posted at 1:21 pm on March 17, 2017 by John Sexton
Secretary of State visited the demilitarized zone between North and South Korea Friday. Later, at a joint press conference in South Korea, he announced that the Trump administration was looking at new approaches to dealing with North Korea and said the policy of “strategic patience” was over.
“Efforts toward North Korea to achieve peaceful stability over the last two decades have failed to make us safer,” Tillerson said. He added, “Let me be very clear, the policy of strategic patience has ended. We’re exploring a new range of diplomatic, security and economic measures. All options are on the table.”
Later Tillerson repeated that all options were on the table and added, “Certainly we do not want for things to get to a military conflict. We’re quite clear in that in our communications. But obviously, if North Korea takes actions that threaten the South Korean forces or our own forces then that will be met with an appropriate response.” He continued, “If they elevate the threat of their weapons program to a level that we believe requires action, that option is on the table.” Tillerson emphasized there were “many, many steps” the U.S. could take before getting to the point of military action.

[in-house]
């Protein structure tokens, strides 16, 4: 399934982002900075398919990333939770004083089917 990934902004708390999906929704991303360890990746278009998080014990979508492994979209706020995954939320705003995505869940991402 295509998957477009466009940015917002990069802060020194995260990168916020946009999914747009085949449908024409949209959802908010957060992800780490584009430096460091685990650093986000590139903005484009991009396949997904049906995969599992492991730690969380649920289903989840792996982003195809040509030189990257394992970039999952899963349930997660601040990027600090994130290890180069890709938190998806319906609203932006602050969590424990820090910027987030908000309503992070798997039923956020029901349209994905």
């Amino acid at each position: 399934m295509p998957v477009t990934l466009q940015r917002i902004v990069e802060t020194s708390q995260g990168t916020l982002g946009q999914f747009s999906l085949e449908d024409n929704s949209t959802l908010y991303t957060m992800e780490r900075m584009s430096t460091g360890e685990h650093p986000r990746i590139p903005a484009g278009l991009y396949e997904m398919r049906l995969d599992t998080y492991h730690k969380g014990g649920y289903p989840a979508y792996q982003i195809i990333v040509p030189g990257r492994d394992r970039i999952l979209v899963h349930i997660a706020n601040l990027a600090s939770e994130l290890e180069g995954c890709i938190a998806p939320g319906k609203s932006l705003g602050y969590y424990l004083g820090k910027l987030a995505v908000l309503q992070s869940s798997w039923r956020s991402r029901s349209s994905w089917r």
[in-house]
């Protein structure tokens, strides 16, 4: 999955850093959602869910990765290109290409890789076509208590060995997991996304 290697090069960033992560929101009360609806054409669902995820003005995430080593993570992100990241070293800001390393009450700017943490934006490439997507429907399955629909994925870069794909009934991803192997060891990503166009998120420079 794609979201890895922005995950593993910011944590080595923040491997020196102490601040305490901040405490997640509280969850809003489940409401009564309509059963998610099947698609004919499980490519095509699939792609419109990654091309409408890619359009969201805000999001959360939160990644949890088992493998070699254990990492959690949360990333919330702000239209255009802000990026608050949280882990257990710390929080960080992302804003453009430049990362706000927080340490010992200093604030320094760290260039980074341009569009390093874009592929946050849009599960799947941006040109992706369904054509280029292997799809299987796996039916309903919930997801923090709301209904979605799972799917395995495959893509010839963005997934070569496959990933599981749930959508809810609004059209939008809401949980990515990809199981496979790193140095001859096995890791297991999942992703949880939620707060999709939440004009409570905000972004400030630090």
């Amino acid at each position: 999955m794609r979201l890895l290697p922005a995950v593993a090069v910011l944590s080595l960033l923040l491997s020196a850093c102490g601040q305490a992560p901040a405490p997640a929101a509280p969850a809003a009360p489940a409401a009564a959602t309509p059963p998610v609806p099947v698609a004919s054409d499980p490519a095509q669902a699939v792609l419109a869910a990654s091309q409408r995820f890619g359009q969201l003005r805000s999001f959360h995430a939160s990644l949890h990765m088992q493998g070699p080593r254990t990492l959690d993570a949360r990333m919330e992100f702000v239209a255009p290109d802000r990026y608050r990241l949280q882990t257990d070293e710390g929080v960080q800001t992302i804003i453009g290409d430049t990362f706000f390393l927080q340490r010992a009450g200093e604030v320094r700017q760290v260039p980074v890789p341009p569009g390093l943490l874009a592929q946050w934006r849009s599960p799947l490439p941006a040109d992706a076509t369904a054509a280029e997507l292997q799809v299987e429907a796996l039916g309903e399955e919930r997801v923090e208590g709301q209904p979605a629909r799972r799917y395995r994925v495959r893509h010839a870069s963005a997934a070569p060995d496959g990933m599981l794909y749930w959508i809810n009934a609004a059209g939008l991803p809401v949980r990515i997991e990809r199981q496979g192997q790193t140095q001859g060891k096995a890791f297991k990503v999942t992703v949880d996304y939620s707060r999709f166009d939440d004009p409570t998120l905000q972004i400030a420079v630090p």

Tillerson also made clear that multi-party talks were not an option in the immediate future saying conditions would have to change first. Also today, President Trump tweeted out a statement about North Korea:
North Korea is behaving very badly. They have been “playing” the United States for years. China has done little to help!
— Donald J. Trump (@realDonaldTrump) March 17, 2017
The Washington Post reports the tension in the region is very high right now:
U.S. administrations have long considered military action out of the question because North Korea has artillery targeting Seoul, metropolitan area of more than 20 million people just 30 miles south of the Demilitarized Zone that divides the two Koreas.
Now, however, military threats are beginning to feel like one of the few remaining options for dealing with North Korea, said Hahm Chai-bong, president of the Asan Institute for Policy Studies in Seoul.
“At this point, it’s almost the inevitable next step in the escalation. The only thing is that we’ve never been here before,” Hahm said. “The U.S. and South Korea have never put this much pressure on North Korea or responded in such a direct way before.”
Adding to the tension is the fact that China is upset with South Korea for installing a U.S. anti-missile system known as Terminal High Altitude Area Device (THAAD). CNBC reports the new system could be operational as soon as summer 2017.